After avoiding terror for many years, I started watching “The Walking Dead,” at the urging my teenaged employee at the time, Ryan Metts.
  I wanted to show I was still cool. I wasn’t. When they killed Carl off, I used the fact I was upset with that move to stop watching. That did upset me, but I also was tired of jumping out of my seat.
  I’ve since watched a good many of the “Game of Thrones” type shows on the streaming services. They are all gory, but rarely scary.
  Then came “The Last of Us,” which started on HBOMAX a couple of Sundays ago.
  This is a based on a famous video game of which I have never heard. I’m not cool.
  This is a zombie series, like “The Walking Dead,” but the zombies are a whole lot scarier. I’ve already been raised out of my chair several times in the two episodes I have seen.
  I don’t know if I can make it to the end of the series. Producers, can you kill off Carl, please?

  I was saddened at the passing of Charlie Sam Daniel last week.
  He has been a civil rights leader in Saluda County for as long as I’ve been alive.
  I guess I first met him my senior year in high school. Our basketball coach Jack Hatchell decided to create a little league basketball program, and had his players be the coaches.
  I had a team. How good were we? Donnie Kneece of my team scored points for the other team on two separate occasions, and he was one of my best players.
  This was during the time of the first integration of the Saluda schools by 12 students. Some of Charlie Sam’s children were in that original 12.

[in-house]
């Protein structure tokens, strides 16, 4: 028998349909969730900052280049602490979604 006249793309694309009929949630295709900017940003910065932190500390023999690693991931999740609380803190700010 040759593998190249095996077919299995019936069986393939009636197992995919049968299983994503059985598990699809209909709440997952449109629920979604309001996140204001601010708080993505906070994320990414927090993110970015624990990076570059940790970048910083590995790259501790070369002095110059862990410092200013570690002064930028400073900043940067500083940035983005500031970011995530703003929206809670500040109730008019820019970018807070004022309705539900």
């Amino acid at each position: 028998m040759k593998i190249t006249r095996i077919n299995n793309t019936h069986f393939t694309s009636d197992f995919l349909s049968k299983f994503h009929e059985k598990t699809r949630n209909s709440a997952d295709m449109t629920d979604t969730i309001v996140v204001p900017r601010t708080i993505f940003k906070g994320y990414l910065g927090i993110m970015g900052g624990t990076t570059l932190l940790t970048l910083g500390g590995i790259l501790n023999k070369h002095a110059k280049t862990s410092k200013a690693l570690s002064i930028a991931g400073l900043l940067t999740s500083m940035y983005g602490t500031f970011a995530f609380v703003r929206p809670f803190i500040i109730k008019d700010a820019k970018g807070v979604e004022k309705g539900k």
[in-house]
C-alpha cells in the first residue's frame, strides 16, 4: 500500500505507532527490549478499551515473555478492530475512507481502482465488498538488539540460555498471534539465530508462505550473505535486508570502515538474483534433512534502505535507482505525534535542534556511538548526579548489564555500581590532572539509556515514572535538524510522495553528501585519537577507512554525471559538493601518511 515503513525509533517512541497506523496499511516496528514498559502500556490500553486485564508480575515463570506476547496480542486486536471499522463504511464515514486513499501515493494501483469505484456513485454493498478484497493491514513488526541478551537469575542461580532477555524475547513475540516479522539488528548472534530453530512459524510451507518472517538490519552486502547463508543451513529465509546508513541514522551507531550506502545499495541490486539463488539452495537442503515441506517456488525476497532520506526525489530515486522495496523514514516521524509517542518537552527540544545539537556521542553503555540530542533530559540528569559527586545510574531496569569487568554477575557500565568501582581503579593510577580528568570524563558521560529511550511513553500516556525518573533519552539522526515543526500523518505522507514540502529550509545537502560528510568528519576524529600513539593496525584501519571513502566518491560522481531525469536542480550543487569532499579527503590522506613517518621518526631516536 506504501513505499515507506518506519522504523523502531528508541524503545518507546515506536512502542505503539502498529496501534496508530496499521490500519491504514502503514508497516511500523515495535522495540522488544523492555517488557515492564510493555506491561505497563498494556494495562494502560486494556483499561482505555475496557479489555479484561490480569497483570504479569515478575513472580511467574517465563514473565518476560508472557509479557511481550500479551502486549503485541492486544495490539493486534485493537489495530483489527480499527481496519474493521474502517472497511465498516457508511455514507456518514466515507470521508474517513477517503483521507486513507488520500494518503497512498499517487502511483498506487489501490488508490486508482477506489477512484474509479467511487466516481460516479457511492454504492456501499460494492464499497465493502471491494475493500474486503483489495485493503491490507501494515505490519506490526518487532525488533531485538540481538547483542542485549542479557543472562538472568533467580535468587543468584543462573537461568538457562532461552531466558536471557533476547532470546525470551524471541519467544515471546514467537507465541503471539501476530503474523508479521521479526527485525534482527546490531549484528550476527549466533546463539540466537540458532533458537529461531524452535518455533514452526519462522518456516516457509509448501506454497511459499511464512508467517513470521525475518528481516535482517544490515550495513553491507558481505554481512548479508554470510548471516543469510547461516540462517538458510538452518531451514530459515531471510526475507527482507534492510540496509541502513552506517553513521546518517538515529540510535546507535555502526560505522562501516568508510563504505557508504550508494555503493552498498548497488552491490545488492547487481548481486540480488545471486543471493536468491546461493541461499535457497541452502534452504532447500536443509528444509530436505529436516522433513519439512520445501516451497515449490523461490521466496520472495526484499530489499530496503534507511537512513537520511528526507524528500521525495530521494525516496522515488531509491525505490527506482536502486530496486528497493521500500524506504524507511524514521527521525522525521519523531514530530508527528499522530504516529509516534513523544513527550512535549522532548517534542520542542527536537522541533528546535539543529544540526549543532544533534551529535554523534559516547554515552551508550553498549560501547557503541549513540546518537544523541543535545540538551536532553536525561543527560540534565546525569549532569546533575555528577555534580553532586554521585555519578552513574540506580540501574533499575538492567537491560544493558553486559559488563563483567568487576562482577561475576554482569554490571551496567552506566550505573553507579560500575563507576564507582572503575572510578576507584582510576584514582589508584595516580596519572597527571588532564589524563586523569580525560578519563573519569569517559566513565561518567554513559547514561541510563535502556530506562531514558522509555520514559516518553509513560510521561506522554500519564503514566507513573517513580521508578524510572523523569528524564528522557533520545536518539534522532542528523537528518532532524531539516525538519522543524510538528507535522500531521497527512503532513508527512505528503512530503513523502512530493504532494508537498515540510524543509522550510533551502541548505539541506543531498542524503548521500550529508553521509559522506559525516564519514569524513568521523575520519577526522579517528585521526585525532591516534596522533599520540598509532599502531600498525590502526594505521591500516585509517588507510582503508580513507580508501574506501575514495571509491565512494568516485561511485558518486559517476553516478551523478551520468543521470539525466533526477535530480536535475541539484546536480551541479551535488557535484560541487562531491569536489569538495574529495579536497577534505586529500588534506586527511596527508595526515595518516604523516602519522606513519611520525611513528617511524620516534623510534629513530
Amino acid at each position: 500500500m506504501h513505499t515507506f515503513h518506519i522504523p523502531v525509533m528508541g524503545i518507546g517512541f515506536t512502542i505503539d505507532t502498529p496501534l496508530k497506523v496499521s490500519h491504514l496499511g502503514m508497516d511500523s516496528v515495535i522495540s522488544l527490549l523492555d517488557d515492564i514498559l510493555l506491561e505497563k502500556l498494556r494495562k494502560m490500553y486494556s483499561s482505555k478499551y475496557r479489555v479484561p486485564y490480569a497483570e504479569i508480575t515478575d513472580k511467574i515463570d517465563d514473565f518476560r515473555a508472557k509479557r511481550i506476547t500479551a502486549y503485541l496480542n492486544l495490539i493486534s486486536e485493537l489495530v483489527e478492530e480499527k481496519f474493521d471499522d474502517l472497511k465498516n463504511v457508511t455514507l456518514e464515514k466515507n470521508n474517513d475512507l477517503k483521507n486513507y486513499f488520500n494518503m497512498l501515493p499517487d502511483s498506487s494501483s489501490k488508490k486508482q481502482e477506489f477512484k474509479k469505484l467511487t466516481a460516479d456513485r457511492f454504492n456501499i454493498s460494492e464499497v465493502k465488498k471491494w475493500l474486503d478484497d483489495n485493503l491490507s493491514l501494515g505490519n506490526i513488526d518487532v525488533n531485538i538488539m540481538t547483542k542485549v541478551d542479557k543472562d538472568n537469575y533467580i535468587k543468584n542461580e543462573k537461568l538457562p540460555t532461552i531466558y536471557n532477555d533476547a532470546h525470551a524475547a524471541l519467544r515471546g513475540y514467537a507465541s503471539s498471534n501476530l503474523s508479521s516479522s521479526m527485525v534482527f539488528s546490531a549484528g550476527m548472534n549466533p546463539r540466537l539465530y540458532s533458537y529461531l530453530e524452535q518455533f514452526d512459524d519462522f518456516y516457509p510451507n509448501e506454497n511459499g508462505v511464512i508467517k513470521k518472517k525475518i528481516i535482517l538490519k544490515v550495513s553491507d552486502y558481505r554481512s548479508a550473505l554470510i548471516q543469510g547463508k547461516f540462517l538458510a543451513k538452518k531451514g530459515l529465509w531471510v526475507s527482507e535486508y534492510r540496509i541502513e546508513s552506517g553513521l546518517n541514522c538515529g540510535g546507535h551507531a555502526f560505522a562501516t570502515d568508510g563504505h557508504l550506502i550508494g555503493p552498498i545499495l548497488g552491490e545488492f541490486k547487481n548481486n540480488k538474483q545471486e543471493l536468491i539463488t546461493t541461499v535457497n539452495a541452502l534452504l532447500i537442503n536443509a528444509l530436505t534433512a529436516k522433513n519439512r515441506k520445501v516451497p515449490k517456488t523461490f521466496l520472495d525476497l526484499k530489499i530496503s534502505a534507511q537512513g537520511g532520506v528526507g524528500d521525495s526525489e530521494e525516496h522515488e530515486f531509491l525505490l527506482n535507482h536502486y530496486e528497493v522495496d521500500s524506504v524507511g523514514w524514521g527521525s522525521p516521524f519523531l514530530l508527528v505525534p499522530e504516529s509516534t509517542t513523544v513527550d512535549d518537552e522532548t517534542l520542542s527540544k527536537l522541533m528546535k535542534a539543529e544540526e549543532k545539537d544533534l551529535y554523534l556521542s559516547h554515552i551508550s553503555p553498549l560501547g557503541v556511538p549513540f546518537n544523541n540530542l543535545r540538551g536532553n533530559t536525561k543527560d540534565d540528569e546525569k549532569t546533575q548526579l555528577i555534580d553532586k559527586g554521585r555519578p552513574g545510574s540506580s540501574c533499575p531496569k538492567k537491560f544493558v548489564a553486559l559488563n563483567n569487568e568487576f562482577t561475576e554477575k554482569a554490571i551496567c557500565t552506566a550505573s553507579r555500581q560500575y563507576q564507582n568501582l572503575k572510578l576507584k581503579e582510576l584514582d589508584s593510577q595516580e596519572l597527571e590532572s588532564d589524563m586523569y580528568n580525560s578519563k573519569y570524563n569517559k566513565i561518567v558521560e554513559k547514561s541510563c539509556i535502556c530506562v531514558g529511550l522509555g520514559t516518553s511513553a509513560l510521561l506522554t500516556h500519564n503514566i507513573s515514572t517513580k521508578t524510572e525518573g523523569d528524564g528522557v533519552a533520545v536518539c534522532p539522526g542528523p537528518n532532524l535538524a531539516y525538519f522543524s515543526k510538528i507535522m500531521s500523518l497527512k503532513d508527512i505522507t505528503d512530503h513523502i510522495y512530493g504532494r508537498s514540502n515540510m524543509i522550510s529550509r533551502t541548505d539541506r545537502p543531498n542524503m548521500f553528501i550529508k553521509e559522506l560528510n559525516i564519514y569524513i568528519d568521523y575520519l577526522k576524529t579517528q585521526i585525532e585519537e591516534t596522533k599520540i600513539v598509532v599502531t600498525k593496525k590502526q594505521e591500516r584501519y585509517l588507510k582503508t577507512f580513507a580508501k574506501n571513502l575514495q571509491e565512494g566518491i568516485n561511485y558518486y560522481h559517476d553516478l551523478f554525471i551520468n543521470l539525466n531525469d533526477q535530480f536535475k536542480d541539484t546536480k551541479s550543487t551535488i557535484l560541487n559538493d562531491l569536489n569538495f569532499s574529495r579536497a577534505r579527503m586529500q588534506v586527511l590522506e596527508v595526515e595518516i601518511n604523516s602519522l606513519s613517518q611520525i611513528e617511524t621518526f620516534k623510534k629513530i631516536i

One of them was a 12-year-old boy named Alfred Daniel. While my team struggled to score, Alfred was hitting jump shots from all over the court. There was no three-point shot back then, but Al was hitting them. Of course, he went on to star for Saluda High and Furman University, and served as a college assistant coach, including a stint a Carolina.
  We don’t even notice racial make-up now, but in the late 1960s think how brave those 12 black children were to go to a previously all white school.
  Fortunately, Saluda schools handled the first integration well, but that was not the case at other locations. You know those kids watched the news.
  I was on the basketball team with Saluda High School’s first black male athlete, Johnny James Gibson. His sister, Ora, was the first female, also playing basketball. I heard them get called names.
 Yes, the children were brave, but so were the adults who led the charged for change. I know Charlie Sam got death threats, but that didn’t stop him.
  Along with his community service, he witnessed his children excel in sports at Saluda High. He saw his son Melvin lead Saluda High to back to back boy basketball state championships in 1977 and 1978, and he saw his grandson Dallan Wright star in Saluda’s state championship football win over Barnwell,.
  He was 90 years-old in 2019, but he did a lot of walking attending those games during the championship season.
  He never stopped walking for what he believed in.